When is the right time to wean a parrot?
There really isn’t an exact answer to that question. Each species has its own timetable that can be used as a guideline, but it will vary with each individual bird of that species. The right answer to the question is: when the bird is ready. More important than when is how it is done – a parrot must be weaned properly for developmental reasons.
Unless you are an owner experienced in hand feeding and weaning, or are a breeder, you shouldn’t be physically involved in the weaning process when you are buying a bird. An ethical breeder will not give you an un-weaned parrot to take home, and you should never accept one if it is offered to you.
It is a long standing responsibility during a crucial physical and emotional period in the bird’s development, and mistakes that are made at this time will be carried into adulthood in the form of emotional and behavioral problems. Improper hand feeding can kill or maim. It is your responsibility, however, to ask all the right questions about the methods used to wean and socialize your new parrot.
Weaning is a huge step in the development of the bird’s independence. It takes the bird from begging to have it’s crop filled to being able to satisfy its need on its own. There are carefully measured steps taken to accomplish this, and it takes a great deal of patience, commitment and know-how on the part of the caregiver. The cues have to be taken from the bird. It is during this time when bonds with humans are forged.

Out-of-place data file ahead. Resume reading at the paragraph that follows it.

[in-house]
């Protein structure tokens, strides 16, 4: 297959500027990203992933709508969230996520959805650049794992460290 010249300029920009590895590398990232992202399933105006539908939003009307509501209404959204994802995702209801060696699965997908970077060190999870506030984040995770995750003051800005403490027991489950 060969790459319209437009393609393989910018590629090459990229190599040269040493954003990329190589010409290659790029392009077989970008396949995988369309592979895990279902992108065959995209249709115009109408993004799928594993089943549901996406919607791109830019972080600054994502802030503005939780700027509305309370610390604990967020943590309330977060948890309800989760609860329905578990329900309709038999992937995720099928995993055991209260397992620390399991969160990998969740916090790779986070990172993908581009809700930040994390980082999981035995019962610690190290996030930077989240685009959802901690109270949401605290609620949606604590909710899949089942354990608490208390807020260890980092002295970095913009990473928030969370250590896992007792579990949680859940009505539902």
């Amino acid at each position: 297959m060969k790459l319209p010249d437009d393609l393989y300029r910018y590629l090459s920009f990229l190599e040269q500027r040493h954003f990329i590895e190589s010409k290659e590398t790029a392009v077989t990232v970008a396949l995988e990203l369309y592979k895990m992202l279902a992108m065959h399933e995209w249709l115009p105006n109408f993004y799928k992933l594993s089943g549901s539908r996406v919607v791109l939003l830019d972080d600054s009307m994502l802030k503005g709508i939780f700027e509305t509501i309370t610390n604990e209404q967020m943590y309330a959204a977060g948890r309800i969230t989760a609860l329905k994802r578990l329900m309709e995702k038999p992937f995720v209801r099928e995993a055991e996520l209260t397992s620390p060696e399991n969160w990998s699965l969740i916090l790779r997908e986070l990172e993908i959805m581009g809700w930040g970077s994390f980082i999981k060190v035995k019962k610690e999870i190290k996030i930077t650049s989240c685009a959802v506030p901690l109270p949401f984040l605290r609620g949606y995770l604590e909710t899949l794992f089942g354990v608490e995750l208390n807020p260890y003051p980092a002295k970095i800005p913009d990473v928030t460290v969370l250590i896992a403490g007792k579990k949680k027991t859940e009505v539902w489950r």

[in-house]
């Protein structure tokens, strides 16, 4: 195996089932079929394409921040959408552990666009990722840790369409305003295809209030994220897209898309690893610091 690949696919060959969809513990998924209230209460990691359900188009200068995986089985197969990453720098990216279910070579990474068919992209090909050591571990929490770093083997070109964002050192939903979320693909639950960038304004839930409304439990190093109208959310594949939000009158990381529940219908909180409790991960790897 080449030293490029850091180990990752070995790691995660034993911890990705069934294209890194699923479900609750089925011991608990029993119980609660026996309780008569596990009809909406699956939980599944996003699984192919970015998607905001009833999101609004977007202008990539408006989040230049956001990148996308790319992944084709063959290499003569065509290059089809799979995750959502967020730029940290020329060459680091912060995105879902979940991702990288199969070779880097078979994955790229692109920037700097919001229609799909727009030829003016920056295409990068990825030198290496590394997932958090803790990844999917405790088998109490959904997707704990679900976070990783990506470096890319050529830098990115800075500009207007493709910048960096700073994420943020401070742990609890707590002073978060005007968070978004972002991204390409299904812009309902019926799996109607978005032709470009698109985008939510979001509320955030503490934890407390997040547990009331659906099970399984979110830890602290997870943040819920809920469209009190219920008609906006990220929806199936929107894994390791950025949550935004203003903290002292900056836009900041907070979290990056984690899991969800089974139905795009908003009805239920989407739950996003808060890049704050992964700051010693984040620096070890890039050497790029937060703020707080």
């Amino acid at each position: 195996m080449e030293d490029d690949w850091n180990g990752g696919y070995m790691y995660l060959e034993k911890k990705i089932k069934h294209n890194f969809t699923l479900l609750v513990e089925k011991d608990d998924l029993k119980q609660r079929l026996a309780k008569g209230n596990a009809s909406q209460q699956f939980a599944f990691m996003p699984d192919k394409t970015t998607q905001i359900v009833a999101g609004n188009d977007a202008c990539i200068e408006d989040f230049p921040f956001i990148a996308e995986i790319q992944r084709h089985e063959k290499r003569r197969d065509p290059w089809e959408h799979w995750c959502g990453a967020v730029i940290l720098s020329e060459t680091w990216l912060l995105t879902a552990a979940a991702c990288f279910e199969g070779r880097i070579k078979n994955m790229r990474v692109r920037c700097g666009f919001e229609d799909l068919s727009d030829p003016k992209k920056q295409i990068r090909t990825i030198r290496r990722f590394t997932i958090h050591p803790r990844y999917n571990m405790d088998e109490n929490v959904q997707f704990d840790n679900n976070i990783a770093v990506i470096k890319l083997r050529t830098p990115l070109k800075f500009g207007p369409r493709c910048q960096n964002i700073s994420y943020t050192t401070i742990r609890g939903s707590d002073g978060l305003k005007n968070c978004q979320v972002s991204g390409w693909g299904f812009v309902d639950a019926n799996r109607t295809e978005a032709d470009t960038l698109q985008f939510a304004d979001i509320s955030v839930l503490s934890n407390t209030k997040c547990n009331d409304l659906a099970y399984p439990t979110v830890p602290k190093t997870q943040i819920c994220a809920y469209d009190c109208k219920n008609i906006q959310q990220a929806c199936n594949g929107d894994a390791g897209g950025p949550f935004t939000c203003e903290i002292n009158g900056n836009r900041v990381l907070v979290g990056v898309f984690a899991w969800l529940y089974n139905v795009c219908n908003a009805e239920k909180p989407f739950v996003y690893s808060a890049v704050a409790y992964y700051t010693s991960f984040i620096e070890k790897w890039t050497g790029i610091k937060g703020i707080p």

Force weaning is when a parrot is taken off formula before it is ready, while it’s still begging, with the understanding that it will eat other foods if it is hungry. That isn’t how parrots work – it isn’t how human babies work. Basically it is ripping away the parrot’s stability and sense of security and forcing it to face starvation as an alternative to eating something it doesn’t want or doesn’t recognize as food.
It isn’t hard to see why there will be problems with this bird in the future. Parrots that have suffered through a force weaning have shown to be high strung, phobic, and inflexible in their eating habits. They are often intolerant to change and lack confidence from the psychological damage endured through their weaning experience. Some insecure adult parrots revert back to begging behaviors.
Abundance weaning, where new foods are offered in conjunction to scheduled formula feedings, is the most effective, and kind, method of weaning. It allows them to experience the food by beaking it, playing with it until it realizes with encouragement that it is something to be eaten. Syringe feedings are maintained until it is established that the bird is eating the new foods. Hand feedings are phased out systematically as the bird stops begging for them – when the bird is ready. This produces a happier, more well adjusted adult.
Author Patty Jourgensen specializes in avian health, behavior and nutrition and has been working with and caring for rescue birds since 1987.
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